12 June 2023
The Constitution of India explicitly prohibits discrimination based on sex, race, religion, or on any other ground, but it has taken some time for this protection to be extended to LGBTQ+ individuals. The landmark judgment in NALSA v. Union of India case in 2014 marked a progressive interpretation by the Supreme Court, which recognized that discrimination based on sexual orientation and gender identity falls within the ambit of "discrimination on the grounds of sex." The court emphasized that such discrimination violates the fundamental right to equality enshrined in the Constitution.
In a subsequent case, Navtej Singh Johar v. Union of India, the Supreme Court took one step forward by acknowledging that the freedom to choose one's sexual orientation and express one's gender identity, including through dress, speech, and mannerisms, is at the core of an individual's identity.
Although there is an absence of standalone anti-discrimination legislations in India, certain laws such as the Rights of Persons with Disabilities Act, 2016, the Equal Remuneration Act, 1976 (along with the Code on Wages, 2019), the Human Immunodeficiency Virus and Acquired Immune Deficiency Syndrome (Prevention and Control) Act, 2017, and the Transgender Persons (Protection of Rights) Act, 2019, do contain provisions addressing discrimination against individuals falling under the ambit of the aforementioned laws.
A major drawback of the Equal Remuneration Act, 1976 is that while it encourages pay parity at workplaces, however its scope is restricted to merely two genders, i.e., men and women thereby alienating an individual with a different sexual orientation from obtaining the benefits under this legislation.
This piece highlights the various workplace policies in India and the need to make them more inclusive for the disabled persons and those belonging to LGBTQ+ communities.
The Rights of Persons with Disabilities Act (“Act”) requires all establishments to have an equal opportunity policy (EOP) specifically for individuals with disabilities. This policy must be made publicly available, preferably on the establishment's website or in conspicuous locations within the premises. The EOP should outline the facilities and services that will be provided to enable individuals with disabilities to fulfill their responsibilities effectively in the establishment.
Furthermore, if the organization employs 20 or more individuals, the EOP must include the following details:
The Sexual Harassment of Women at Workplace (Prevention, Prohibition and Redressal) Act, 2013 (“POSH Act”) is an Indian legislation designed to address workplace sexual harassment and ensure a safe working environment for women. Although the law primarily aims to protect women due to the widespread gender-based discrimination they face, it does not exclude or expressly/impliedly prohibit inclusion of men or individuals of other gender identities from receiving protection. It is important to recognize and address the experiences of all individuals who may encounter sexual harassment, regardless of their gender identity.
It is important to note that in the POSH Act, there is no bar on gender for the respondent, i.e., although the victim can only be a woman, but there is no specific gender mentioned for the respondent. Therefore, the term "respondent" encompasses all genders.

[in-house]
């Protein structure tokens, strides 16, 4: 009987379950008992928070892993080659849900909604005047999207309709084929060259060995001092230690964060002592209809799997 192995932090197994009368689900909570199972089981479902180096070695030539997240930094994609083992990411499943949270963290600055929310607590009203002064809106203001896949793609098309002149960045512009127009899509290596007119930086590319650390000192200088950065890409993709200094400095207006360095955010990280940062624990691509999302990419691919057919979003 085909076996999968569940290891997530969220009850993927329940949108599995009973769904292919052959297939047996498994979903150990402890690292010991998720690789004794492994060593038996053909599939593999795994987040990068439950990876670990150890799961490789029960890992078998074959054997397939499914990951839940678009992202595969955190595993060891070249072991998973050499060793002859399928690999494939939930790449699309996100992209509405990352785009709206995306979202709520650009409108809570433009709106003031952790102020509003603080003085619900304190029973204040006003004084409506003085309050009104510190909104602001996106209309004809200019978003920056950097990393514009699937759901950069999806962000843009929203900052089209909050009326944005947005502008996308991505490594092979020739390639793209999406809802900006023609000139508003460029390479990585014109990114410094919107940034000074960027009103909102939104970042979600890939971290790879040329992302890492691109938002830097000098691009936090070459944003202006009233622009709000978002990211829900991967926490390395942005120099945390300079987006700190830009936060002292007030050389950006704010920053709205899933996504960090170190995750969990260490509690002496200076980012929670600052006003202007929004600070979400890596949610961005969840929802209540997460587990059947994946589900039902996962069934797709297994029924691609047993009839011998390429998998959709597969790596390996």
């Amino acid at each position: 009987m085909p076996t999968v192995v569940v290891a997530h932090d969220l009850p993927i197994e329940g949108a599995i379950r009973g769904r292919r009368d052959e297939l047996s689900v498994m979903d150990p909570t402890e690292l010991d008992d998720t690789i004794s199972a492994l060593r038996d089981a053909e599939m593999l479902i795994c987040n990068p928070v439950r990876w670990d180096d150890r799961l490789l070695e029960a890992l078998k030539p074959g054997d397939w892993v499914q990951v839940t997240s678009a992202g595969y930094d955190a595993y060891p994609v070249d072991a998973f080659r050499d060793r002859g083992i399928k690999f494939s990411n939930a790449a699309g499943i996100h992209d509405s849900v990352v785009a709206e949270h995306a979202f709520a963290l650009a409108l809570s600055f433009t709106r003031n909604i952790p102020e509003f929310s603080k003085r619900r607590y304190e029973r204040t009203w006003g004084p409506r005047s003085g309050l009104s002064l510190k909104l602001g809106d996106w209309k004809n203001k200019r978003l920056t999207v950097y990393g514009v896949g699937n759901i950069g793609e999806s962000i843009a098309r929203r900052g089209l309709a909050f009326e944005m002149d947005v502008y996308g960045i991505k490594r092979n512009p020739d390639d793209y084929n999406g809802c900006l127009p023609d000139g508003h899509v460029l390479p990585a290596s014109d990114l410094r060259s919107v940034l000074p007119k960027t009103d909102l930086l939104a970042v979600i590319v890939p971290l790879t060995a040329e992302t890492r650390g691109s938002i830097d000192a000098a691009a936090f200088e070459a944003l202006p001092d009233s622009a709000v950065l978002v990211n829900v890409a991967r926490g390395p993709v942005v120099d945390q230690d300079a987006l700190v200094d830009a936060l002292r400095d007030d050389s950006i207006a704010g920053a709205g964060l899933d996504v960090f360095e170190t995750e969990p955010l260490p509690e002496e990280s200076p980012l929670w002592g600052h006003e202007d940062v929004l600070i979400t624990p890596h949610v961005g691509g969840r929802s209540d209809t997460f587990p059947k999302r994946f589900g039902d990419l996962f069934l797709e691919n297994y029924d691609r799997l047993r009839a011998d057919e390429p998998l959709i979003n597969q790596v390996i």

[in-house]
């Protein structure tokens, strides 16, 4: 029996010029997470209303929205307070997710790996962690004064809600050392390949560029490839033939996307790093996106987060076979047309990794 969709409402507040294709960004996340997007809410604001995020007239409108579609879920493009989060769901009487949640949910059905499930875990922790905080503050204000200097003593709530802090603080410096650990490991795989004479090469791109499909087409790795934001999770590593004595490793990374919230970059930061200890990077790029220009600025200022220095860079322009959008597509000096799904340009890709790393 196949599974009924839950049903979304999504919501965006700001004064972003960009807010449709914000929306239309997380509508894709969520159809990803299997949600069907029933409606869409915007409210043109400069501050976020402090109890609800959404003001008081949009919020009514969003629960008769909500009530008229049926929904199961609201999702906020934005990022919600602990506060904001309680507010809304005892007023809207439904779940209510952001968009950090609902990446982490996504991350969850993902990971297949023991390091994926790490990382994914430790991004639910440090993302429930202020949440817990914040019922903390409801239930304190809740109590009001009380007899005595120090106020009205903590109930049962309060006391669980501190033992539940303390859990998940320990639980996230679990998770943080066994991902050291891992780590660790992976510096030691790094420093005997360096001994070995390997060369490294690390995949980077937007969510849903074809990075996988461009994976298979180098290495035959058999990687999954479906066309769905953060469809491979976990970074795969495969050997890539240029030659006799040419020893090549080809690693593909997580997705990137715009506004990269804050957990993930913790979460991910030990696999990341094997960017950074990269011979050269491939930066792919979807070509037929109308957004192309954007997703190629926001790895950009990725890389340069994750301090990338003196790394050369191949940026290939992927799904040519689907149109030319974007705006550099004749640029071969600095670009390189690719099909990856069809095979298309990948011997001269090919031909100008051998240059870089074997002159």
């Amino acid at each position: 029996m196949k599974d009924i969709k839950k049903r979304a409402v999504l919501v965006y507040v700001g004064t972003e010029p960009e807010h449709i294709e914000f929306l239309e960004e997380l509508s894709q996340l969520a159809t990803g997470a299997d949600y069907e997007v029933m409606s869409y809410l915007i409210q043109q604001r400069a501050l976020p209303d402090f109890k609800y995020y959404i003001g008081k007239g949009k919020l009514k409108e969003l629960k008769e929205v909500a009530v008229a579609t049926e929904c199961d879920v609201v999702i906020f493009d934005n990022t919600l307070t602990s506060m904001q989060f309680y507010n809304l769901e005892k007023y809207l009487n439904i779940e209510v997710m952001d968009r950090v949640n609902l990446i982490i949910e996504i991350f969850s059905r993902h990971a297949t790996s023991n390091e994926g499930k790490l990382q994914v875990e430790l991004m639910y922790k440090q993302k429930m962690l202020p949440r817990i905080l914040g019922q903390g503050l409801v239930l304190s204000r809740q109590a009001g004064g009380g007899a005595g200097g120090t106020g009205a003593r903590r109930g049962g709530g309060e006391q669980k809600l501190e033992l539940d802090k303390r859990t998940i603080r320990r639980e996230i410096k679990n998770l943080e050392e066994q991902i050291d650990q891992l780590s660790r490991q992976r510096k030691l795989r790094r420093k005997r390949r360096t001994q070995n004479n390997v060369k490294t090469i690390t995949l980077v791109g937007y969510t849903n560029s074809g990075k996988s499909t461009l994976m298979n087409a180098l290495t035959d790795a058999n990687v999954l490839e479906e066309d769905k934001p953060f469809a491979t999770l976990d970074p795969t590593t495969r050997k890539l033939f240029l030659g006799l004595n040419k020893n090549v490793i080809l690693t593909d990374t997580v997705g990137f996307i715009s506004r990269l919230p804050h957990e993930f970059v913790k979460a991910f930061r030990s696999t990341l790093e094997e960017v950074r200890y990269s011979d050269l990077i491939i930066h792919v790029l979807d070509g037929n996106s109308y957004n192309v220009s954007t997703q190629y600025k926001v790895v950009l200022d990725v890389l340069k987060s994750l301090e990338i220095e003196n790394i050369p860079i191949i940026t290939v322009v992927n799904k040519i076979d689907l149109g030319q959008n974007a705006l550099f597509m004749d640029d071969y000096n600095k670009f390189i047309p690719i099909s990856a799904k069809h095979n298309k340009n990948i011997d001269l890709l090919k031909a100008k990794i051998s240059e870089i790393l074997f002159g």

During the legislative process, the idea of enacting a gender-neutral law was discussed. However, this discussion primarily centered around men's rights groups advocating for equal treatment and was framed as a debate between men and women. In response to this, the Parliamentary Standing Committee in 2011 proposed that the law should remain specific to one gender, citing the historical disadvantages, discrimination, abuse, and harassment faced by women. The committee based its recommendation on the belief that women are particularly vulnerable to workplace harassment, which hinders their ability to work. The primary objective of maintaining a gender-specific law was to increase female participation in the workforce and establish a robust mechanism to safeguard women's employment rights.
In Anamika v Union of India, the Delhi High Court ruled that transgender individuals can utilize the protection under provisions related to sexual harassment, (which are commonly resorted to in cases of harassment by men against women), to file complaints. It is pertinent to note that in this case, although the aggrieved person was a transgender, however she identified herself as a woman and possessed a legally sanctioned identity document as evidence.
In 2014, the Supreme Court of India made a significant ruling in the case of National Legal Services Authority v. Union of India. This ruling played a crucial role in establishing the rights of transgender individuals in India. The court recognized the category of "transgender" as the "third gender" and introduced various measures to prevent discrimination against transgender individuals and protect their rights. The judgment also suggested that reservations should be made for transgender individuals in employment and educational institutions. Additionally, it affirmed the right of transgender individuals to identify their gender based on their self-perception, without the requirement of undergoing a sex reassignment surgery.
The Transgender Persons Act requires all establishments, including private employers, to adhere to certain regulations:
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 Constitution of India, Article 14
 Rights of Persons with Disabilities Act, 2016, Section 21
 Rights of Persons with Disabilities Rules, 2017
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